Wow. Big Soda must really think you just fell off the turnip truck with this one.
According to a new study, drinking diet beverages may help dieters lose weight.
Researchers pitted non-nutritive sweetened beverages against plain old water as part of a larger 12-week weight loss program. And they found the people who drank diet beverages—which included both diet sodas and other “diet” beverages—lost 13 pounds, on average. That’s a 44 percent advantage over the water drinkers in the same program. (They lost 9 pounds on average.)
But wait—there’s more. Results also showed that 64 percent of the diet beverage drinkers lost at least 5 percent of their body weight—compared with just 43 percent among the water drinkers.
These results were a real coup for Coca-Cola. So the source of funding behind all of these headline-grabbing findings should be pretty easy to guess. No really, go ahead. Just guess.
That’s right: the American Beverage Association.
You have to laugh. Because it’s almost as funny as it is infuriating. Especially because this study got a lot of press. Meanwhile, hundreds of other studies—ones that show how diet beverages actually increase your likelihood of being obese and diabetic—got none.
But it’s also worth noting that this recent study never mentioned what the dieters ate or how much they exercised.So needless to say, there are a lot of mystery factors that could have influenced these results. At the very least, I’d be willing to bet that most of the diet beverages subjects downed in this study probably contained caffeine—a well-known appetite suppressant and metabolic stimulant. (For the record, there are safer, more natural ways to get a shot of caffeine. Coffee and dark chocolate, anyone?)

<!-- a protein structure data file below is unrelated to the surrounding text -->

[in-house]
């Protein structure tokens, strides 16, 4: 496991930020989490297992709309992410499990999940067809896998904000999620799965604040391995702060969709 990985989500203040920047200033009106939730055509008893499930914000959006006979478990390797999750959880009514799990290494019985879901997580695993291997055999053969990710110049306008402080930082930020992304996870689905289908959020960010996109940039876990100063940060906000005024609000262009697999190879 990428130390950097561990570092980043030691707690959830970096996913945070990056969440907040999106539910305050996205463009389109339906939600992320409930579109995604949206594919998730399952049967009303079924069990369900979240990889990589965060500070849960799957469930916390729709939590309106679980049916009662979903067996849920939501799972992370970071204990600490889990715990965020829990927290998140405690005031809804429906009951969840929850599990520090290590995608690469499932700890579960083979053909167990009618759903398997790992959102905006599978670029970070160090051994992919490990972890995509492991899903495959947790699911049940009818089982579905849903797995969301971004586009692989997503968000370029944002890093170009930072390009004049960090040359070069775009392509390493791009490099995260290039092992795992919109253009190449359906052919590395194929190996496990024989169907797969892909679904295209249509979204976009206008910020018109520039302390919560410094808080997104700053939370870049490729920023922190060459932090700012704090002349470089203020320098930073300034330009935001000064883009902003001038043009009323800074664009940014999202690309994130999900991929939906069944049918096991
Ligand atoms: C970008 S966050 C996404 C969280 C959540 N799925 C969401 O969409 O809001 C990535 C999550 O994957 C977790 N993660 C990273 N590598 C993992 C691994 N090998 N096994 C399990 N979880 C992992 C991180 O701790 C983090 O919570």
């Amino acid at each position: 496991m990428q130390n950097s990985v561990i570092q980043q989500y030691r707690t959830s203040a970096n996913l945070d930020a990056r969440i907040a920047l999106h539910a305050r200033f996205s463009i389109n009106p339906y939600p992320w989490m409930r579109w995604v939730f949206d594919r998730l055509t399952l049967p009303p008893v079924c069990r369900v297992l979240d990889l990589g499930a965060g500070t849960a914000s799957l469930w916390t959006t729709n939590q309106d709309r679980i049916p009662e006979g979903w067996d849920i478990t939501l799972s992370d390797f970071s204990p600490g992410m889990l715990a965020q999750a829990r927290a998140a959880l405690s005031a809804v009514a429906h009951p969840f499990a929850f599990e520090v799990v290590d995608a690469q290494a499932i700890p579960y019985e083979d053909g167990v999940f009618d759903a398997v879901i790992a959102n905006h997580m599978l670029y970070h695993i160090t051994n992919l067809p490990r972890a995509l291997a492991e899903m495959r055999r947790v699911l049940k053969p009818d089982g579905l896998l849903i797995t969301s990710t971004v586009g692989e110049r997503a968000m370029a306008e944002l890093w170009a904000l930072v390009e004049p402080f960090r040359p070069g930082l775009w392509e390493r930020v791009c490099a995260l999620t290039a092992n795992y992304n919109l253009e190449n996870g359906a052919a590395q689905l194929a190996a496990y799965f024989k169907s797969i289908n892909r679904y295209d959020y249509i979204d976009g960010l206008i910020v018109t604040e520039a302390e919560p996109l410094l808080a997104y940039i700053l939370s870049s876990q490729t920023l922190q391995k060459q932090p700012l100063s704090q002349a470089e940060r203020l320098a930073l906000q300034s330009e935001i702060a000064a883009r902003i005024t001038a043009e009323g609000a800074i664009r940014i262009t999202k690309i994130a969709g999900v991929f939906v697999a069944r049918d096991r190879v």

Of course that’s not even the worst of the fine print behind this research. Not only did the beverage industry pay for this nonsense, but two of the study’s authors “received consulting fees from the Coca-Cola Company outside of the submitted work.”
I’ll give them points for full disclosure. But do I really need to say more?
Maybe not. But I’m going to. Because it’s not just biased, industry-funded research at fault here. Studies like this wouldn’t even exist if Americans didn’t love to be told that their bad behaviors are actually good for them.
After all, why switch to water when someone will design a study that says that diet soda is good for you?
Well I hate to be a killjoy, but just about anything can be “good for you” in the short term. Heck, for Lent one year, I drank nothing but Tab for a full 40 days. And guess what? I lost weight. I also got so sick that I couldn’t stay in school. But I lost weight.
I also went on a french fry and chocolate pudding diet once while I was in medical school. (Yes, that really happened.) And, again, I lost weight. But I certainly wasn’t healthy.
Both stunts would have been a smashing success by this study’s standards. So you can see why I’m telling you—loud and clear—to ignore it.
Because the truth is, you can lose weight doing just about anything. And you can design outlandish studies to prove it “works.” But keeping weight off—and actually getting healthy?
Well that’s a whole different story. One the soda companies know nothing about.
“The effects of water and non-nutritive sweetened beverages on weight loss during a 12-week weight loss treatment program.” Obesity (Silver Spring). 2014 Jun;22(6):1415-21.